No penalty for online notes
Two weeks ago, an incident of academic misconduct was brought to the attention of deans across faculties at Wilfrid Laurier University.
The infraction involved copyrighted publishers’ material — that pertained to bachelor of business and administration (BBA) courses — which was found on two note-sharing websites in particular: a BBA Dropbox folder and “WLU Notes,” a site that featured courses from business, arts and science faculties.
Both sites were taken down shortly after the misconduct was discovered. As well, at least one publisher announced they would be undertaking investigations.
Kim Morouney, associate dean of business, academic programs and association professor at Laurier, spoke to developments in the case.
“We have not heard anything back from the publishers,” said Morouney. “That’s not really a surprise.”
She explained that they did receive a name from the publisher which Morouney already had knowledge of. Though she sent the individual an email, they are no longer a student and so she said, “There is not much else [she] could do.”
As a result of the incident, there were two courses that Morouney had knowledge of that were concerned about the impact of unauthorized material being available to students as it may have given them an unfair advantage.
She explained that, at times there are performance anomalies across sections on a particular test, but that this is not abnormal and could be due to a number of reasons.
“To me it’s not unusual that there would be differences between sections and I don’t think we can prove that there were any differences due to access to unauthorized material,” Morouney said.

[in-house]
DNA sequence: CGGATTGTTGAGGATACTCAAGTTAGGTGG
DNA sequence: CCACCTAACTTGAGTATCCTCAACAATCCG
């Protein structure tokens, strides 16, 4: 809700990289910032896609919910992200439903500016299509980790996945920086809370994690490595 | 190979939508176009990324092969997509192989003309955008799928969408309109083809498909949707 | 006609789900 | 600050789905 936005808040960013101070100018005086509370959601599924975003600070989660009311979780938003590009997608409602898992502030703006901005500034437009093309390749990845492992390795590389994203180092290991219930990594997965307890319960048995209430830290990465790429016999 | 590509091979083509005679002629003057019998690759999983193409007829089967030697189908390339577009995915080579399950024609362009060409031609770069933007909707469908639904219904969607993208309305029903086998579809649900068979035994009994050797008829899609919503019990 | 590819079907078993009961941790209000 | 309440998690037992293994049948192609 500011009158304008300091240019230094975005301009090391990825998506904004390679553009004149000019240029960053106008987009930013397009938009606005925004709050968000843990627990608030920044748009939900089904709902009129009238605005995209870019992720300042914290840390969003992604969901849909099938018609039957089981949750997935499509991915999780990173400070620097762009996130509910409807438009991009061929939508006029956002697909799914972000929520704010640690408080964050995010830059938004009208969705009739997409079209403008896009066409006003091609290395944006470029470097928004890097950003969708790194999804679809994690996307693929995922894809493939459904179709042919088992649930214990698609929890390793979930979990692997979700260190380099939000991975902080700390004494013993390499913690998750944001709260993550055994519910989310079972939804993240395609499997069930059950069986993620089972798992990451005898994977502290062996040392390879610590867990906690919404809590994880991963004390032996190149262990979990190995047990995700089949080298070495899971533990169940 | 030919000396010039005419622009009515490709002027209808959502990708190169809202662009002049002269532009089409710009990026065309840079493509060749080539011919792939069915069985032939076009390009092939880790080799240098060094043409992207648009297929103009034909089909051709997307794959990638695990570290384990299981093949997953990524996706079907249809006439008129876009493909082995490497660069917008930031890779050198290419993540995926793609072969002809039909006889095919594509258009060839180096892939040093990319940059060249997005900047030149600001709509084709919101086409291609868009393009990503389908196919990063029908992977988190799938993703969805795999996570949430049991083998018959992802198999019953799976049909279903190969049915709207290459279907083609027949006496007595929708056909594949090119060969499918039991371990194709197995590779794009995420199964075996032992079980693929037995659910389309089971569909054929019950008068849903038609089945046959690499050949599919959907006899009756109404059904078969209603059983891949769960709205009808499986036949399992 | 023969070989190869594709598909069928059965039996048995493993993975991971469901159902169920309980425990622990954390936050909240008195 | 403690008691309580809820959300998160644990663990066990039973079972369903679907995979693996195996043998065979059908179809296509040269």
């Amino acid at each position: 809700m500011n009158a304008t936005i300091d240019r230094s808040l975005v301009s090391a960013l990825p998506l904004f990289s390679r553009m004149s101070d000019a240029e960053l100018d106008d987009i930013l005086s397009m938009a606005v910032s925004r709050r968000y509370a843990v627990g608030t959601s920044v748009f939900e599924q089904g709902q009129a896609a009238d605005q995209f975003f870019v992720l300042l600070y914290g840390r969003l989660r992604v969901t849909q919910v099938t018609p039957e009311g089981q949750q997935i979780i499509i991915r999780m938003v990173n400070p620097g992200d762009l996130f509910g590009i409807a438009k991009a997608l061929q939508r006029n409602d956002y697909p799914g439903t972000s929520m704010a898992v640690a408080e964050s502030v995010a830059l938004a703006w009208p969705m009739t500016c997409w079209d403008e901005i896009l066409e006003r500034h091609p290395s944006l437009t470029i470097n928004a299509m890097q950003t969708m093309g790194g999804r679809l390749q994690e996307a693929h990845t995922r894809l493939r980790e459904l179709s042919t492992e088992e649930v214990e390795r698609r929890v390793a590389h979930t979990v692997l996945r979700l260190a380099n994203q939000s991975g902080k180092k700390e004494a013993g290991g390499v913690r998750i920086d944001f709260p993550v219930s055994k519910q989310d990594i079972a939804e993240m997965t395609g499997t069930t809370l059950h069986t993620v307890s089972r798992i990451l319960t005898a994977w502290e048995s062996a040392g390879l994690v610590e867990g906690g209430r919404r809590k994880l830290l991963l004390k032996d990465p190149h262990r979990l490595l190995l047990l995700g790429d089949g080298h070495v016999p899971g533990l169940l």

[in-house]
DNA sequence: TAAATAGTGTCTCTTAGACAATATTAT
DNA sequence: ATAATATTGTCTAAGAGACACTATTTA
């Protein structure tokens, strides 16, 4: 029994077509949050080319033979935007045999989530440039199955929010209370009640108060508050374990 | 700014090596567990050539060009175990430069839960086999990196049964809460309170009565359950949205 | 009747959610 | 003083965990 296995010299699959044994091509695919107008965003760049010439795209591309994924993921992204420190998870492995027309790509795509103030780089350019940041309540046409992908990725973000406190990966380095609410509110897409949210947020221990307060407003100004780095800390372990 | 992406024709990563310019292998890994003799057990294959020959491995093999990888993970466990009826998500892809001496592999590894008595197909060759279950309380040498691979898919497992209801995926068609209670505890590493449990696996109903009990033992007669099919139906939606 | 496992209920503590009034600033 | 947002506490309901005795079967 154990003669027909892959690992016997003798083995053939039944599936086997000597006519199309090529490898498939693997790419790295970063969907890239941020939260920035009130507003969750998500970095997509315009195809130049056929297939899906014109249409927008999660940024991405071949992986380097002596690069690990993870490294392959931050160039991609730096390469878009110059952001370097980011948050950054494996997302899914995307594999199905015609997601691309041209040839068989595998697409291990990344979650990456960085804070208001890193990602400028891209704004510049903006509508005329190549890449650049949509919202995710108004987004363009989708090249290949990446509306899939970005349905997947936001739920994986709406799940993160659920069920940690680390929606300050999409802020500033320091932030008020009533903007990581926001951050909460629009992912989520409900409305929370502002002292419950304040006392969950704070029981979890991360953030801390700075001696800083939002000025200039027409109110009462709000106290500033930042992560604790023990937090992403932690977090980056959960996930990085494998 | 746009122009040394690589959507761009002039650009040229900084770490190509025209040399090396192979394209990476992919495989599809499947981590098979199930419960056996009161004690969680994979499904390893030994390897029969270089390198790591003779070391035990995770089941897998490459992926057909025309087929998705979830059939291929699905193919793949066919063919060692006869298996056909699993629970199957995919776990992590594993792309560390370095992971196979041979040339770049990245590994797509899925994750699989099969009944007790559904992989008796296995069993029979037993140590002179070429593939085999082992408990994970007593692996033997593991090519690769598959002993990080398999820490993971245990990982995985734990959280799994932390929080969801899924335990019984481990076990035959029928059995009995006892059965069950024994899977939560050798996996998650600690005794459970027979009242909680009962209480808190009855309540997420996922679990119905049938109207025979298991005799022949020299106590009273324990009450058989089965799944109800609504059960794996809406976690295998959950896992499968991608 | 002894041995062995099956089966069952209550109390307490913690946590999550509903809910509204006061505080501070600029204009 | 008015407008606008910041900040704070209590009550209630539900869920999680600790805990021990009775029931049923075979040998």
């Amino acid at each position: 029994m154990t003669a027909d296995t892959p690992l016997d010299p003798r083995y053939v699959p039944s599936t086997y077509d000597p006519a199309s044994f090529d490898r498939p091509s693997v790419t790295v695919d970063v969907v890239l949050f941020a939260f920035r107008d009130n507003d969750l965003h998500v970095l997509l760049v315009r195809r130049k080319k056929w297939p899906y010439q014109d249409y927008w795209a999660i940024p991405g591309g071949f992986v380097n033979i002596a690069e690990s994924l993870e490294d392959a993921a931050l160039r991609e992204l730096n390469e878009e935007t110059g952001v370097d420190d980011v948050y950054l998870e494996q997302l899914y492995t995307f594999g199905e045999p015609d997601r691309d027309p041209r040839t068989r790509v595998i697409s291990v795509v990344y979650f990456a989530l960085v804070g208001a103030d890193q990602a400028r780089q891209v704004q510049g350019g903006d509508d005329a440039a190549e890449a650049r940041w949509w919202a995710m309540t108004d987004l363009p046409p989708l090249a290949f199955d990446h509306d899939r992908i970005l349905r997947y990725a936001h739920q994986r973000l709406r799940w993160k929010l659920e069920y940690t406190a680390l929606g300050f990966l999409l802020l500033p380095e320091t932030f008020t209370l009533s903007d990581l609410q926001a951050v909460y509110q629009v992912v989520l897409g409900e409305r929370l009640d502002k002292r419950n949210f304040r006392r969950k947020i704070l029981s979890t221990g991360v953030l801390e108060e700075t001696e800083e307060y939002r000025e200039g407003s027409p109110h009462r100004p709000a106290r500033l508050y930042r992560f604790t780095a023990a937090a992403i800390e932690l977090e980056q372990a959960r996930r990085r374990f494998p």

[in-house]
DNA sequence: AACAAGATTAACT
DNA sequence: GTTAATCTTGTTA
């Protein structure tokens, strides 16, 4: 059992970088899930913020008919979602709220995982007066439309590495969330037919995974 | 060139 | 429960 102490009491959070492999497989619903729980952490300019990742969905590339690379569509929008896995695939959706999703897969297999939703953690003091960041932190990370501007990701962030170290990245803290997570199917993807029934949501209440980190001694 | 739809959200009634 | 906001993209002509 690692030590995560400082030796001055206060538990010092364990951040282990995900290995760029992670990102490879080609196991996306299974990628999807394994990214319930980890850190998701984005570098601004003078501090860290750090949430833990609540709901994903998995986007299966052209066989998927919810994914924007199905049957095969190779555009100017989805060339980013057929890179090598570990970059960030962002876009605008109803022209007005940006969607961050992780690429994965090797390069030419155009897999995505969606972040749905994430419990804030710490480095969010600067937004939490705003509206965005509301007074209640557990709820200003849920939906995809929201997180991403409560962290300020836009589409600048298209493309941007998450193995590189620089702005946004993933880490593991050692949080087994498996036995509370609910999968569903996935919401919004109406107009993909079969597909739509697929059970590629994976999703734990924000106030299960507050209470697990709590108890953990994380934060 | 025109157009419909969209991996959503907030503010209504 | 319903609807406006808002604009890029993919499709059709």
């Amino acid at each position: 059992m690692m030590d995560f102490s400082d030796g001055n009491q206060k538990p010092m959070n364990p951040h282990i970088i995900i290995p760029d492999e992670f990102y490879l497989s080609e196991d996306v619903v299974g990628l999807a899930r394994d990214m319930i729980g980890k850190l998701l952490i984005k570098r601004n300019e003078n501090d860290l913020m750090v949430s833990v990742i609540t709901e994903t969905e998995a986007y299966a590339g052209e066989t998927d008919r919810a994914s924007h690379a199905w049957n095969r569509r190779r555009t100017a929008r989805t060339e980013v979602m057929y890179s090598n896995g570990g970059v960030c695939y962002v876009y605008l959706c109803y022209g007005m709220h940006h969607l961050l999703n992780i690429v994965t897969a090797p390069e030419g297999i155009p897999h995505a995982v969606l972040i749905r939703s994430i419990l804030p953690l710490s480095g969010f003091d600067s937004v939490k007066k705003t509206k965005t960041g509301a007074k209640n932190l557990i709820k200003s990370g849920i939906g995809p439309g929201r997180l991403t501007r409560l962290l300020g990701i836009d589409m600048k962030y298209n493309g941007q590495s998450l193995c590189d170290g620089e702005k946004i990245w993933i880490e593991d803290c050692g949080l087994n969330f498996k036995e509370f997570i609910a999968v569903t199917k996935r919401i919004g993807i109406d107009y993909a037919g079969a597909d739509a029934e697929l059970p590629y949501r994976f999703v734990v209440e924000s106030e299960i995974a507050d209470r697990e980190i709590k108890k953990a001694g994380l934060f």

She doesn’t believe that much else will happen in terms of an investigation into the incident.
“That to me is the main take away: is that maybe now students are better informed and maybe faculty are better informed.”
Though several arts courses were also available on the “WLU Notes,” the site was taken down before Mercedes Rowinsky-Geurts, associate dean of student affairs and special projects for the faculty of arts, could investigate for copyrighted material.
Since then, she has met with a student about another note-sharing site, called “One Class,” which he had been posting his notes to.
The student was not penalized, but Rowinsky-Geurts explained the concern she had with his actions: that if a student uses their notes to write an essay and then posts those notes online, another student may use those notes without quoting their source and both are charged with plagiarism.
“Keep everything under wrap,” Rowinsky-Geurts said of the advice she gave him. “I mean sharing notes of any kind or ideas. If you’re exploring a theme for an essay, do not share.”
“I think it’s a message we need to spread with students,” she continued. “It’s not being selfish, it’s not being a bad friend. It’s that this is your own work.”
As of now, she said the case has been closed and no further investigation will be conducted in terms of any of the websites.
Morouney, however, expressed her endorsement of students sharing notes.
“I actually think it’s really helpful for students to work together. And working together virtually is fine.”
But Morouney emphasized the difference between accessing someone else’s notes to help supplement your understanding versus accessing notes to substitute for your own work.
“Students have to realize there isn’t a shortcut. So if you’re looking on those study sites for a shortcut then it doesn’t make sense to your own performance.”